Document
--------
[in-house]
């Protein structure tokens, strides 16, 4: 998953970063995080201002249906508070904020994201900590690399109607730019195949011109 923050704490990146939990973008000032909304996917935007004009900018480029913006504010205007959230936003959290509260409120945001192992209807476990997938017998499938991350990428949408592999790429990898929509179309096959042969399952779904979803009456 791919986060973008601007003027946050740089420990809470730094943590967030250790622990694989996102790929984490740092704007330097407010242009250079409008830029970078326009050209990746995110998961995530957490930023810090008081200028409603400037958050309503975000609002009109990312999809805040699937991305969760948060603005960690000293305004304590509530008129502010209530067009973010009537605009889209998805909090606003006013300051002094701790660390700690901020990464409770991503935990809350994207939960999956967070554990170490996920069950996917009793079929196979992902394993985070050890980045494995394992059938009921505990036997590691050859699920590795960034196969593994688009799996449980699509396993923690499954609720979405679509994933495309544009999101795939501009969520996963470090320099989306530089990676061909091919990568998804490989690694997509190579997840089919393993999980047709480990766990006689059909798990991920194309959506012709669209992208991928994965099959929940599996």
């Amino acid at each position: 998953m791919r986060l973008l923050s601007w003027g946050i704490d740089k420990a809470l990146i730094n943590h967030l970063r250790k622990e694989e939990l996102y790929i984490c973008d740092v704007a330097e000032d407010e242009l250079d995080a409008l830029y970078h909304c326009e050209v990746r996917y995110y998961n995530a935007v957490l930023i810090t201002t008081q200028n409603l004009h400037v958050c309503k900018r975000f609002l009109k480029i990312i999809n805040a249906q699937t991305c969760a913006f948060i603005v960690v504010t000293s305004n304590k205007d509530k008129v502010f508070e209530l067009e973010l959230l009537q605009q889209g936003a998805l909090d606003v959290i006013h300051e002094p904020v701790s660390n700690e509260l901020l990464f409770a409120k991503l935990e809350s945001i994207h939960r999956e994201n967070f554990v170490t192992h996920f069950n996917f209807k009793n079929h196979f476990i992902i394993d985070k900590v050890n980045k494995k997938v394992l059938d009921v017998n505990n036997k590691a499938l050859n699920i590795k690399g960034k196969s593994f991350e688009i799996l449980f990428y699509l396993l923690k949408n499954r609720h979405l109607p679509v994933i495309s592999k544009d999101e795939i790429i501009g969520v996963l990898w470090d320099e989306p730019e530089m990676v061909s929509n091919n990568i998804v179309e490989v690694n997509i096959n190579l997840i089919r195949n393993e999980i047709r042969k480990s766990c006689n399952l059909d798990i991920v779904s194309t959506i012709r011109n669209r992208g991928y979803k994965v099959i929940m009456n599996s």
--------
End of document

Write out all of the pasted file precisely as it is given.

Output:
[in-house]
């Protein structure tokens, strides 16, 4: 998953970063995080201002249906508070904020994201900590690399109607730019195949011109 923050704490990146939990973008000032909304996917935007004009900018480029913006504010205007959230936003959290509260409120945001192992209807476990997938017998499938991350990428949408592999790429990898929509179309096959042969399952779904979803009456 791919986060973008601007003027946050740089420990809470730094943590967030250790622990694989996102790929984490740092704007330097407010242009250079409008830029970078326009050209990746995110998961995530957490930023810090008081200028409603400037958050309503975000609002009109990312999809805040699937991305969760948060603005960690000293305004304590509530008129502010209530067009973010009537605009889209998805909090606003006013300051002094701790660390700690901020990464409770991503935990809350994207939960999956967070554990170490996920069950996917009793079929196979992902394993985070050890980045494995394992059938009921505990036997590691050859699920590795960034196969593994688009799996449980699509396993923690499954609720979405679509994933495309544009999101795939501009969520996963470090320099989306530089990676061909091919990568998804490989690694997509190579997840089919393993999980047709480990766990006689059909798990991920194309959506012709669209992208991928994965099959929940599996």
């Amino acid at each position: 998953m791919r986060l973008l923050s601007w003027g946050i704490d740089k420990a809470l990146i730094n943590h967030l970063r250790k622990e694989e939990l996102y790929i984490c973008d740092v704007a330097e000032d407010e242009l250079d995080a409008l830029y970078h909304c326009e050209v990746r996917y995110y998961n995530a935007v957490l930023i810090t201002t008081q200028n409603l004009h400037v958050c309503k900018r975000f609002l009109k480029i990312i999809n805040a249906q699937t991305c969760a913006f948060i603005v960690v504010t000293s305004n304590k205007d509530k008129v502010f508070e209530l067009e973010l959230l009537q605009q889209g936003a998805l909090d606003v959290i006013h300051e002094p904020v701790s660390n700690e509260l901020l990464f409770a409120k991503l935990e809350s945001i994207h939960r999956e994201n967070f554990v170490t192992h996920f069950n996917f209807k009793n079929h196979f476990i992902i394993d985070k900590v050890n980045k494995k997938v394992l059938d009921v017998n505990n036997k590691a499938l050859n699920i590795k690399g960034k196969s593994f991350e688009i799996l449980f990428y699509l396993l923690k949408n499954r609720h979405l109607p679509v994933i495309s592999k544009d999101e795939i790429i501009g969520v996963l990898w470090d320099e989306p730019e530089m990676v061909s929509n091919n990568i998804v179309e490989v690694n997509i096959n190579l997840i089919r195949n393993e999980i047709r042969k480990s766990c006689n399952l059909d798990i991920v779904s194309t959506i012709r011109n669209r992208g991928y979803k994965v099959i929940m009456n599996s």